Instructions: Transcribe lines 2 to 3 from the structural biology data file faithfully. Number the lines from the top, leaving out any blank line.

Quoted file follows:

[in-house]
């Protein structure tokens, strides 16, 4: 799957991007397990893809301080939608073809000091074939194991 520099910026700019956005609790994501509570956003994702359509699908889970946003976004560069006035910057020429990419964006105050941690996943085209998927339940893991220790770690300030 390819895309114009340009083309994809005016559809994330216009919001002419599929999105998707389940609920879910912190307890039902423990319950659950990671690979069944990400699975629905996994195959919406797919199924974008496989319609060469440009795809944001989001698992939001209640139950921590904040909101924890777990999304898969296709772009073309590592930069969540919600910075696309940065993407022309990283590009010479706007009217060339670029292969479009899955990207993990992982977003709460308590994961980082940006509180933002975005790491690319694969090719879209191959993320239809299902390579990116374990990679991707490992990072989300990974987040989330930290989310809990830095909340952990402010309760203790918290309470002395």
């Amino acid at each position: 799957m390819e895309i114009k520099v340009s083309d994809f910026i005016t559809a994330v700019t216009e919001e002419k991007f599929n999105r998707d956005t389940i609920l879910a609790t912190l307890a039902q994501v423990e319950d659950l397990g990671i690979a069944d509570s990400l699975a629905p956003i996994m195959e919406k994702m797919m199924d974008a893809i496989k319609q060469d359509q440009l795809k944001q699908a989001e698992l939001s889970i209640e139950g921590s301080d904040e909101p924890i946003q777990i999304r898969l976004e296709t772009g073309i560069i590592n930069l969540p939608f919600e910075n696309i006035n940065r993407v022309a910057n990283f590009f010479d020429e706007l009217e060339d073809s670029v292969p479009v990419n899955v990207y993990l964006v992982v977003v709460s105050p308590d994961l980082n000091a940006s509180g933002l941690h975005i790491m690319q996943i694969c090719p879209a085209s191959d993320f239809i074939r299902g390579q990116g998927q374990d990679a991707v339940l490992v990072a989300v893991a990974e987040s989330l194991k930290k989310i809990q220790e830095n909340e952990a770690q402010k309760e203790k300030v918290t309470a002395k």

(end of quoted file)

């Protein structure tokens, strides 16, 4: 799957991007397990893809301080939608073809000091074939194991 520099910026700019956005609790994501509570956003994702359509699908889970946003976004560069006035910057020429990419964006105050941690996943085209998927339940893991220790770690300030 390819895309114009340009083309994809005016559809994330216009919001002419599929999105998707389940609920879910912190307890039902423990319950659950990671690979069944990400699975629905996994195959919406797919199924974008496989319609060469440009795809944001989001698992939001209640139950921590904040909101924890777990999304898969296709772009073309590592930069969540919600910075696309940065993407022309990283590009010479706007009217060339670029292969479009899955990207993990992982977003709460308590994961980082940006509180933002975005790491690319694969090719879209191959993320239809299902390579990116374990990679991707490992990072989300990974987040989330930290989310809990830095909340952990402010309760203790918290309470002395």
């Amino acid at each position: 799957m390819e895309i114009k520099v340009s083309d994809f910026i005016t559809a994330v700019t216009e919001e002419k991007f599929n999105r998707d956005t389940i609920l879910a609790t912190l307890a039902q994501v423990e319950d659950l397990g990671i690979a069944d509570s990400l699975a629905p956003i996994m195959e919406k994702m797919m199924d974008a893809i496989k319609q060469d359509q440009l795809k944001q699908a989001e698992l939001s889970i209640e139950g921590s301080d904040e909101p924890i946003q777990i999304r898969l976004e296709t772009g073309i560069i590592n930069l969540p939608f919600e910075n696309i006035n940065r993407v022309a910057n990283f590009f010479d020429e706007l009217e060339d073809s670029v292969p479009v990419n899955v990207y993990l964006v992982v977003v709460s105050p308590d994961l980082n000091a940006s509180g933002l941690h975005i790491m690319q996943i694969c090719p879209a085209s191959d993320f239809i074939r299902g390579q990116g998927q374990d990679a991707v339940l490992v990072a989300v893991a990974e987040s989330l194991k930290k989310i809990q220790e830095n909340e952990a770690q402010k309760e203790k300030v918290t309470a002395k």